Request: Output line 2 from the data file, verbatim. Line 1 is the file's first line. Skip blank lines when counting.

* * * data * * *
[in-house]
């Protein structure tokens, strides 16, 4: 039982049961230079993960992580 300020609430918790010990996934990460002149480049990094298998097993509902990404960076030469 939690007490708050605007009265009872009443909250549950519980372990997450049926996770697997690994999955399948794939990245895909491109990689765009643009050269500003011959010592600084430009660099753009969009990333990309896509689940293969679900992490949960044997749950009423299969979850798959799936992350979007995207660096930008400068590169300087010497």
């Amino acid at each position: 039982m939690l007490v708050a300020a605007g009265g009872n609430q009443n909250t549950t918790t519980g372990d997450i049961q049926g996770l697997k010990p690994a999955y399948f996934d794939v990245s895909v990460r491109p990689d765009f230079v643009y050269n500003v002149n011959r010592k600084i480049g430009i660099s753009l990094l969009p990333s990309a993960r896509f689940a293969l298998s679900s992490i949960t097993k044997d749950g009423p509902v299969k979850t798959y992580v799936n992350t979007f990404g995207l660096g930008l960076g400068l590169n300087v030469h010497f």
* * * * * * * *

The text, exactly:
């Protein structure tokens, strides 16, 4: 039982049961230079993960992580 300020609430918790010990996934990460002149480049990094298998097993509902990404960076030469 939690007490708050605007009265009872009443909250549950519980372990997450049926996770697997690994999955399948794939990245895909491109990689765009643009050269500003011959010592600084430009660099753009969009990333990309896509689940293969679900992490949960044997749950009423299969979850798959799936992350979007995207660096930008400068590169300087010497």